Authors: Emily Herbert
Circulation, the lifeblood of any newspaper, began to
rise and, with it, Piers Morgan’s star. His tenure at the
News Of The World
was to prove a controversial one but, as so often in his career, he managed to be right in the middle of the action – just as it was all going on.
iers Morgan was now in the chair of the
News Of The World,
Britain's biggest-selling daily. Right from the start, he had jumped in with both feet and showed he had what it takes. And he clearly wasn't willing to tolerate the old Fleet Street ways, in which lunch lasted the best part of the day; on his arrival, long-serving staff were somewhat dismayed to read a notice telling them to confine lunch to one hour from then on. âA few had been in the habit of having the traditional Fleet Street liquid lunch,' observed Piers, rather primly for him. âI've only been a journalist seven years, so all I know is the new-style journalism.' But his always excellent timing really couldn't be bettered at this juncture for, right in front of him, one of the biggest stories of the decade was unfolding.
Indeed, it was a story that was to cover more than one decade, for it concerned the Prince and Princess of Wales. The pair had married in 1981, amid much talk about the âstuff of which fairytales are made', and promptly went
about disproving anything of the sort. After producing Princes William (1982) and Harry (1984), the royal marriage had fallen apart and, in December 1992, it was announced that the couple were to separate. Princess Diana drove newspaper sales as no one had ever done before and, in the wake of the royal separation, fascination in her only grew, much to the advantage of the press, who charted every twist and turn in her life story. Of course, at that time, no one knew the story was to end in tragedy but there was a huge appetite, among both journalists and readers, for anything at all to do with Diana.
It was in August 1994 that Piers'
News Of The World
broke a story that not only dominated the news agenda but also began to hint for the first time at quite the extent of Diana's collaboration with the press. When Andrew Morton's book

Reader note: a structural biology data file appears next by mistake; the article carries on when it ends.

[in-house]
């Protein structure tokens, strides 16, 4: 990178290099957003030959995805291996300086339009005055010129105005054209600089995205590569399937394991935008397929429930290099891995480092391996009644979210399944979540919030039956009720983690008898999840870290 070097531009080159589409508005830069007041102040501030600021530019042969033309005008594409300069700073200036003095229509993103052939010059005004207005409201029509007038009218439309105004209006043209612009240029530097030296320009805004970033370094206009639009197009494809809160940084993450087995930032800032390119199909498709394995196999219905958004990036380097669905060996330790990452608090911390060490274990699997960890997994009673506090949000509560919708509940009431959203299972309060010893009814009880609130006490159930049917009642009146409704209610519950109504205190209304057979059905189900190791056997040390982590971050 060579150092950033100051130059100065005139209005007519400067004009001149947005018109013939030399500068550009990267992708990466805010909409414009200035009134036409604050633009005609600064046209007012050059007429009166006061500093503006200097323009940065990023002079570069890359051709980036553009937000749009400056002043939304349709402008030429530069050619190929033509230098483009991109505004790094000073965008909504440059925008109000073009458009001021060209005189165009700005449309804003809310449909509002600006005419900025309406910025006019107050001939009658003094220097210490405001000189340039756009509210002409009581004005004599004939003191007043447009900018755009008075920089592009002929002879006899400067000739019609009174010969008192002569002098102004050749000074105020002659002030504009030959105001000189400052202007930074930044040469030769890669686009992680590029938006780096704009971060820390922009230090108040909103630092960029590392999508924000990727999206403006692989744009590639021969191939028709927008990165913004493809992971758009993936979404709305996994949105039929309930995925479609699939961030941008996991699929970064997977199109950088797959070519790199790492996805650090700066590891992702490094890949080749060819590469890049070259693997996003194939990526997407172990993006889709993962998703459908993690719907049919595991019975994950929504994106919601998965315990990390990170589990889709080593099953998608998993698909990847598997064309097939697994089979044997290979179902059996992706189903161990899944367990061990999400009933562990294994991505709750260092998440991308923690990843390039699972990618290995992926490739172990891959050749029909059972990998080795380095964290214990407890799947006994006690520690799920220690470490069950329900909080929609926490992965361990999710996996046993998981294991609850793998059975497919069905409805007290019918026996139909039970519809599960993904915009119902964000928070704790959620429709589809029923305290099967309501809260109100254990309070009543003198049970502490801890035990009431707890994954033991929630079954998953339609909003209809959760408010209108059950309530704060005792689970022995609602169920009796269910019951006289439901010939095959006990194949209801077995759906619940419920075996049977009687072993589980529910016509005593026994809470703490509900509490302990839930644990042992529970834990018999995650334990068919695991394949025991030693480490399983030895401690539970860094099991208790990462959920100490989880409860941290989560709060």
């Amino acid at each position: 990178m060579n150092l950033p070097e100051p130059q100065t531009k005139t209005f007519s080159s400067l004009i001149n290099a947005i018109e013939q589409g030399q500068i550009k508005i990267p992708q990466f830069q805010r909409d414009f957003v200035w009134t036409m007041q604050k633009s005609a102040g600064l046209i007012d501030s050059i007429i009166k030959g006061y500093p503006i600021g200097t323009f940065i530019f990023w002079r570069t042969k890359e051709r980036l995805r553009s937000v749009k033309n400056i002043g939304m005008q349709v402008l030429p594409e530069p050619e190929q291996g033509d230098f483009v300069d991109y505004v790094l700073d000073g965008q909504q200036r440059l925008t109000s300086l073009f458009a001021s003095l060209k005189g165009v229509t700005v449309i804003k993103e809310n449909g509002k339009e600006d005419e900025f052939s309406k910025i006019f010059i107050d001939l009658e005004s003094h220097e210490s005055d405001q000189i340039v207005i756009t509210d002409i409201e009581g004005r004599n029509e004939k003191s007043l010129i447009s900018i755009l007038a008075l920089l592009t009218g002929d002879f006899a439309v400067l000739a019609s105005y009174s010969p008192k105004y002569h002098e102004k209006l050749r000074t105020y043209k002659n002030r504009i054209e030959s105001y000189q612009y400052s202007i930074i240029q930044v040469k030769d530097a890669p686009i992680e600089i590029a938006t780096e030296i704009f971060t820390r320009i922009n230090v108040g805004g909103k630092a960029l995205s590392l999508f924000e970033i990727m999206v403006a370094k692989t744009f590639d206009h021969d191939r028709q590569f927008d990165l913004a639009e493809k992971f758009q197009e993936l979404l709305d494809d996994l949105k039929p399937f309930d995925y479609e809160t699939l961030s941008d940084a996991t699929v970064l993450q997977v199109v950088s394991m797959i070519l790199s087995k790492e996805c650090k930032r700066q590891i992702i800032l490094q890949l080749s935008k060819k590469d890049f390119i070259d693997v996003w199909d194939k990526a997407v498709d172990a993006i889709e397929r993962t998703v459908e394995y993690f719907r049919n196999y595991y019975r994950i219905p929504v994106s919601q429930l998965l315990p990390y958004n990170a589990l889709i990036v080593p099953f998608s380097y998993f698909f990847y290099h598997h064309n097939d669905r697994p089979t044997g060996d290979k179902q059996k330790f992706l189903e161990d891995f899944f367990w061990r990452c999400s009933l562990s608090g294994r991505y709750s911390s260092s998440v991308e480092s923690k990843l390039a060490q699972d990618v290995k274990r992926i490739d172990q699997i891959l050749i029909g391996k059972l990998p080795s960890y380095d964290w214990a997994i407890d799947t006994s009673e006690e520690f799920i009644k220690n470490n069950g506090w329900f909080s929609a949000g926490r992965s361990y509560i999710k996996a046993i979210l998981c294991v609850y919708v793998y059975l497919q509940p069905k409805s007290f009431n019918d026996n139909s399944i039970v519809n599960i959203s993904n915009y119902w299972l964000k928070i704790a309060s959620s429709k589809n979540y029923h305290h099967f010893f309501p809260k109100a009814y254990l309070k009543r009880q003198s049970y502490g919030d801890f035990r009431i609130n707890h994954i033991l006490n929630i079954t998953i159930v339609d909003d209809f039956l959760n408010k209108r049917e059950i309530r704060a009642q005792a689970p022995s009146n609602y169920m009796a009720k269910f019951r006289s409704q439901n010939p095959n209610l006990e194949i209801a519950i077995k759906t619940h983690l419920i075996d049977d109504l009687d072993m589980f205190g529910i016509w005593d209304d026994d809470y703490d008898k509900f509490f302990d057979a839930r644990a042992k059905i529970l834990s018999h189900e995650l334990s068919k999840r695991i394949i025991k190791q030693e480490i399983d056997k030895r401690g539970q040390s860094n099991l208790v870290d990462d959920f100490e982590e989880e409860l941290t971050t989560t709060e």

Diana: Her True Story
was published in June 1992, it had caused uproar but it was not until Diana's death that it was revealed she had been closely involved with it all. Now, for the first time ever, she was caught out briefing a journalist â and all because of Piers.
The story that precipitated the huge row ran in the
News Of The World.
It alleged that art dealer Oliver Hoare had been subject to 300 nuisance phone calls, some picked up by his wife, who then involved the police. The police discovered the calls originated from Kensington Palace and, more specifically, Diana herself, at which point a senior unnamed politician stepped in to persuade them to drop the case to avoid further embarrassment.
It was no sooner published than several interested parties swung into motion. First, inevitably, there were concerns that it was Prince Charles' camp deliberately planting stories to make his wife look bad, a view that would appear to have been supported by Diana herself. A huge story appeared in the next day's
â under the headline
WHAT HAVE I DONE TO DESERVE THIS
? â in which friends of the Princess claimed there were people out there who were trying to make her appear unstable. âI feel I am being destroyed,' she told journalist Richard Kay. âThere is absolutely no truth in it.'
However, on the same day, the
News Of The World'
s stable-mate) carried the headline
QUEEN'S FURY AT PLOTTING DIANA